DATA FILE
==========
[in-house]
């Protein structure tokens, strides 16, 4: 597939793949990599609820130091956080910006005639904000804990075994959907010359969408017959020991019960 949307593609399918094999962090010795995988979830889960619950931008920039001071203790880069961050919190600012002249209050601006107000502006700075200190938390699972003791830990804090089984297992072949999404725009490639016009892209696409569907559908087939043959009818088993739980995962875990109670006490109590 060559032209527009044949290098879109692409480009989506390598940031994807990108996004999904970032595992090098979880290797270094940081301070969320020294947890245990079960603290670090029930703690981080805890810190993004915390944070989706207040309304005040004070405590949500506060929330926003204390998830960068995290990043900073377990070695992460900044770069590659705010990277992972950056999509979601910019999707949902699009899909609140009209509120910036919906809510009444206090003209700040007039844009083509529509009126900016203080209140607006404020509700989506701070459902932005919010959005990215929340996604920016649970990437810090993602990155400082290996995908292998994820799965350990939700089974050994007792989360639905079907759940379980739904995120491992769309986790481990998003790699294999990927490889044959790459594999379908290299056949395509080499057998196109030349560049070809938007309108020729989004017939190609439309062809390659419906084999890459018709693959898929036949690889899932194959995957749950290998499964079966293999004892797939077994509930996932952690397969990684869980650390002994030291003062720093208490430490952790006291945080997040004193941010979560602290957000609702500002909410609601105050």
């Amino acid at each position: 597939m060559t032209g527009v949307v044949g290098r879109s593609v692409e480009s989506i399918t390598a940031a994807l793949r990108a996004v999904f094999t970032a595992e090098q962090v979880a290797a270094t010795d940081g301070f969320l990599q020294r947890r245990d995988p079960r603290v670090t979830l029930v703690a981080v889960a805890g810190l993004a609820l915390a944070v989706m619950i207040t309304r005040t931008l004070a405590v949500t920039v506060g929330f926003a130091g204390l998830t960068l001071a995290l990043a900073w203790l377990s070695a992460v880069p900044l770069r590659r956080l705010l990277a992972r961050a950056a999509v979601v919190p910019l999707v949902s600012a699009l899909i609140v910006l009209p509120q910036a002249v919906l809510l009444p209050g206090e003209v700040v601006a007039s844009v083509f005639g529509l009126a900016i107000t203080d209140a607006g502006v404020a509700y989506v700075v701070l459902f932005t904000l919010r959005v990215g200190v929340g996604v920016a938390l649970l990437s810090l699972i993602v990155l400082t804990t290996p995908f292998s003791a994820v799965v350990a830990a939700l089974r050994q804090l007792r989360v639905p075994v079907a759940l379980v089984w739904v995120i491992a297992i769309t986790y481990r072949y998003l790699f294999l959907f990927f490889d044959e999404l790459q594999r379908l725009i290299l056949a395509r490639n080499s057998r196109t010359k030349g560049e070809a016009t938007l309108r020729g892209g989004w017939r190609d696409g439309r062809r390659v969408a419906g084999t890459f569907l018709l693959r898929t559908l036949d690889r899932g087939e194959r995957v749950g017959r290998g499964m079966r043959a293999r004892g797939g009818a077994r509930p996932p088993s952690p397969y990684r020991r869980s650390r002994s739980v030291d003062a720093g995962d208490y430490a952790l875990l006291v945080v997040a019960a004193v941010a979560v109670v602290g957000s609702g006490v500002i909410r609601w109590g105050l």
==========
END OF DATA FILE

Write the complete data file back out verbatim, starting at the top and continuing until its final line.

[in-house]
């Protein structure tokens, strides 16, 4: 597939793949990599609820130091956080910006005639904000804990075994959907010359969408017959020991019960 949307593609399918094999962090010795995988979830889960619950931008920039001071203790880069961050919190600012002249209050601006107000502006700075200190938390699972003791830990804090089984297992072949999404725009490639016009892209696409569907559908087939043959009818088993739980995962875990109670006490109590 060559032209527009044949290098879109692409480009989506390598940031994807990108996004999904970032595992090098979880290797270094940081301070969320020294947890245990079960603290670090029930703690981080805890810190993004915390944070989706207040309304005040004070405590949500506060929330926003204390998830960068995290990043900073377990070695992460900044770069590659705010990277992972950056999509979601910019999707949902699009899909609140009209509120910036919906809510009444206090003209700040007039844009083509529509009126900016203080209140607006404020509700989506701070459902932005919010959005990215929340996604920016649970990437810090993602990155400082290996995908292998994820799965350990939700089974050994007792989360639905079907759940379980739904995120491992769309986790481990998003790699294999990927490889044959790459594999379908290299056949395509080499057998196109030349560049070809938007309108020729989004017939190609439309062809390659419906084999890459018709693959898929036949690889899932194959995957749950290998499964079966293999004892797939077994509930996932952690397969990684869980650390002994030291003062720093208490430490952790006291945080997040004193941010979560602290957000609702500002909410609601105050």
């Amino acid at each position: 597939m060559t032209g527009v949307v044949g290098r879109s593609v692409e480009s989506i399918t390598a940031a994807l793949r990108a996004v999904f094999t970032a595992e090098q962090v979880a290797a270094t010795d940081g301070f969320l990599q020294r947890r245990d995988p079960r603290v670090t979830l029930v703690a981080v889960a805890g810190l993004a609820l915390a944070v989706m619950i207040t309304r005040t931008l004070a405590v949500t920039v506060g929330f926003a130091g204390l998830t960068l001071a995290l990043a900073w203790l377990s070695a992460v880069p900044l770069r590659r956080l705010l990277a992972r961050a950056a999509v979601v919190p910019l999707v949902s600012a699009l899909i609140v910006l009209p509120q910036a002249v919906l809510l009444p209050g206090e003209v700040v601006a007039s844009v083509f005639g529509l009126a900016i107000t203080d209140a607006g502006v404020a509700y989506v700075v701070l459902f932005t904000l919010r959005v990215g200190v929340g996604v920016a938390l649970l990437s810090l699972i993602v990155l400082t804990t290996p995908f292998s003791a994820v799965v350990a830990a939700l089974r050994q804090l007792r989360v639905p075994v079907a759940l379980v089984w739904v995120i491992a297992i769309t986790y481990r072949y998003l790699f294999l959907f990927f490889d044959e999404l790459q594999r379908l725009i290299l056949a395509r490639n080499s057998r196109t010359k030349g560049e070809a016009t938007l309108r020729g892209g989004w017939r190609d696409g439309r062809r390659v969408a419906g084999t890459f569907l018709l693959r898929t559908l036949d690889r899932g087939e194959r995957v749950g017959r290998g499964m079966r043959a293999r004892g797939g009818a077994r509930p996932p088993s952690p397969y990684r020991r869980s650390r002994s739980v030291d003062a720093g995962d208490y430490a952790l875990l006291v945080v997040a019960a004193v941010a979560v109670v602290g957000s609702g006490v500002i909410r609601w109590g105050l």